Papara in progress


Papara is something you do when you're sharing a meal with friends or family and not when you're at a business lunch. Outside of Greece it is considered a bit rude but I think it's the best thing in the world. You haven't eaten a Horiatiki salad properly if you haven't made a papara.
If you want to be more "courteous" though, you can put a small piece of bread on your fork and dip it into the salad juices instead of holding the bread with your hand. Not the same thing but, eh, what can you do?



Greek dried oregano









Horiatiki Salata (Greek Salad / Peasant Salad)

It would be ideal if you could find Greek dried oregano, Greek red-wine vinegar and good quality Greek extra virgin olive oil to use in your Horiatiki but your salad won't be less flavorful if the ingredients you use aren't Greek.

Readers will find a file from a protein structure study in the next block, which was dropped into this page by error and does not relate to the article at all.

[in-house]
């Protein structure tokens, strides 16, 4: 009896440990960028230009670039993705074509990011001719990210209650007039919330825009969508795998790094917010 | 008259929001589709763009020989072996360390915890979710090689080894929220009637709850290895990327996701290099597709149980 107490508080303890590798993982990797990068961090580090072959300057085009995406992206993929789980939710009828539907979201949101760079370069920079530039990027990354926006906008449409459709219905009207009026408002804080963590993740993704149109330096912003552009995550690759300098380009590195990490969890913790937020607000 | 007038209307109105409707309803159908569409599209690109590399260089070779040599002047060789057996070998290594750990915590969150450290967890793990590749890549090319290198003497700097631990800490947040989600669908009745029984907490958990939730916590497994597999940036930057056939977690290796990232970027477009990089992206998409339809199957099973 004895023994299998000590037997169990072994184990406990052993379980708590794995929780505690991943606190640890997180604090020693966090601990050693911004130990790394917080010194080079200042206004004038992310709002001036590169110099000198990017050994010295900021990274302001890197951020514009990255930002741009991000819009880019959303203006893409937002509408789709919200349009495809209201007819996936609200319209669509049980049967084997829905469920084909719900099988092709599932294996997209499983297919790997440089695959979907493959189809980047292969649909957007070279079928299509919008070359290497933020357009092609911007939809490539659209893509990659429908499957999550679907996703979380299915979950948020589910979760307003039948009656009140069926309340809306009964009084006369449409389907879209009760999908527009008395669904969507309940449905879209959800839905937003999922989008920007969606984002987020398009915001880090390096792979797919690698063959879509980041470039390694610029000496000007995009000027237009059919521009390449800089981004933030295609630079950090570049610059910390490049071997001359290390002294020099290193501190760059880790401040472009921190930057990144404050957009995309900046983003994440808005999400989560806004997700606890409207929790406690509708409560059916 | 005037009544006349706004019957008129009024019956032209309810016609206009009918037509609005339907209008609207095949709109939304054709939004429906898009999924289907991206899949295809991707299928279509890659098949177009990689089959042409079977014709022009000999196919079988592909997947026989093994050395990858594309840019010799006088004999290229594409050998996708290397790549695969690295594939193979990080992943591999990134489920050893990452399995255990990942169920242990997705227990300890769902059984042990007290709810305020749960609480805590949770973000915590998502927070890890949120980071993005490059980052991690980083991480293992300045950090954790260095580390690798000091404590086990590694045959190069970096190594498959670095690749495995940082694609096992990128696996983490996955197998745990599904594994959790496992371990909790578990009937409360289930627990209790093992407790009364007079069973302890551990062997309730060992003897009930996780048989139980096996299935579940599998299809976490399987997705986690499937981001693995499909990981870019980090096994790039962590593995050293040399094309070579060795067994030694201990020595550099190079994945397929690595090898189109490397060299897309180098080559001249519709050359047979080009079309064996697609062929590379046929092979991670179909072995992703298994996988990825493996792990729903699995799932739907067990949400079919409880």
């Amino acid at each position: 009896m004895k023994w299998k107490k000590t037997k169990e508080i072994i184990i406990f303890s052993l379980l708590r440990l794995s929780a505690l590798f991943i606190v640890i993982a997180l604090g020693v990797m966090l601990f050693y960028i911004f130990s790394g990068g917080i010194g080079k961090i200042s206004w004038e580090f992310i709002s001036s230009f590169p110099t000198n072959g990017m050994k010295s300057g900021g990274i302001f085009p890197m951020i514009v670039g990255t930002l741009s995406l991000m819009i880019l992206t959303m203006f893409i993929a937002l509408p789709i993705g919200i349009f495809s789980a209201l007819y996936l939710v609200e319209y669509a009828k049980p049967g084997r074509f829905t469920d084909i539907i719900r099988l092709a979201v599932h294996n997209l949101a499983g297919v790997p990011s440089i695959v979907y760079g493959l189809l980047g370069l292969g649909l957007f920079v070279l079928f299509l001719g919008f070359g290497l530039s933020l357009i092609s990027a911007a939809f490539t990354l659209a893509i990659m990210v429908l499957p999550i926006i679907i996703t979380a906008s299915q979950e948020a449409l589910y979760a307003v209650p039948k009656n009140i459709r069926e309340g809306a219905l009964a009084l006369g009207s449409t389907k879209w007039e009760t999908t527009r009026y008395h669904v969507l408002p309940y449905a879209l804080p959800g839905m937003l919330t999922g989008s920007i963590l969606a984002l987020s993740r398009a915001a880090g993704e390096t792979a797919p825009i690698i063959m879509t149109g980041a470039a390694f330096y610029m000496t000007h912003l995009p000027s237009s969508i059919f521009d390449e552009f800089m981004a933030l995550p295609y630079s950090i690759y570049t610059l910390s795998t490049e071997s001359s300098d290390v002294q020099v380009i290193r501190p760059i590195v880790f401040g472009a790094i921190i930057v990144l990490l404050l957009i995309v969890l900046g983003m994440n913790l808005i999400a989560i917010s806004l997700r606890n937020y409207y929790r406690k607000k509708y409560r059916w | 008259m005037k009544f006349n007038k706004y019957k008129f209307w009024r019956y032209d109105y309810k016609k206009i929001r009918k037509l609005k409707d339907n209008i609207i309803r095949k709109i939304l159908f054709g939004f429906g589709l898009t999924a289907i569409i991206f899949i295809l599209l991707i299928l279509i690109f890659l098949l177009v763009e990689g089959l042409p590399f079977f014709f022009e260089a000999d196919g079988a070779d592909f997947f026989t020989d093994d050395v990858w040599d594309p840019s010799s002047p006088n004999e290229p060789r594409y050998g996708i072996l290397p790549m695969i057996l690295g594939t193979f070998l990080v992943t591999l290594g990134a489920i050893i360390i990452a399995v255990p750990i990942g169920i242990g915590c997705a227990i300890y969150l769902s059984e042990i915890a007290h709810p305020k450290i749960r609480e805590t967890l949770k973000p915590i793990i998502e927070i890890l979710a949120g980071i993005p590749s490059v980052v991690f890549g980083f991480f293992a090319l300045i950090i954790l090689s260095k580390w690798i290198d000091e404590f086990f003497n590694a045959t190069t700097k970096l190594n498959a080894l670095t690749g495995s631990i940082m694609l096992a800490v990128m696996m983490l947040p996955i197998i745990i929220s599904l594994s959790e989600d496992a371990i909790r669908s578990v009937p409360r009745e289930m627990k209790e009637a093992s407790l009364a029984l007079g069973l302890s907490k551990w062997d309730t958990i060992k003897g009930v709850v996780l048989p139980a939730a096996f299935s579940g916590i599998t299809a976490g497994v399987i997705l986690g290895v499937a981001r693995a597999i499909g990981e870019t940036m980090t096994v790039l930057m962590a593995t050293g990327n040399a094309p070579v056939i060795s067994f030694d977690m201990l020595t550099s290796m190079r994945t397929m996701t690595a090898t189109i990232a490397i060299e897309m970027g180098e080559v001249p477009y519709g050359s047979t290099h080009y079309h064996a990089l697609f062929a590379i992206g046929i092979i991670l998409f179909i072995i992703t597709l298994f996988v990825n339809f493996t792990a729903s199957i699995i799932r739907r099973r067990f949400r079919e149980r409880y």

This salad can either accompany your main meal or it can be enjoyed as your main meal. It can easily become a vegetarian dish or suitable for Lent by omitting the feta.

Always prepare Horiatiki salad right before serving it and since it doesn't keep well in the fridge (it gets soggy really quickly), make sure you prepare no more than you need.






Yield: 2 main-meal servings or 6 salad servings

Ingredients
4-5 vine-ripened tomatoes, about 350 g, cut into wedges
½ large cucumber, peeled and sliced
½ large green bell pepper, cut into rings
½ large red onion, cut into rings
10-12 Kalamata olives
200 g Greek feta, in one or two large pieces
1 ½ Tbsp red-wine vinegar
4-6 Tbsp Greek extra virgin olive oil
1 ½ tsp Greek dried oregano
Sea salt, to taste

Preparation
Toss together the tomatoes, cucumbers, peppers, onion and salt in a bowl and then transfer them to a medium-sized salad bowl.
Add the olives and the feta on top and sprinkle with the dried oregano.
Pour the vinegar all over the salad and then drizzle the olive oil all over the ingredients.

Serve immediately along with lots of crusty bread.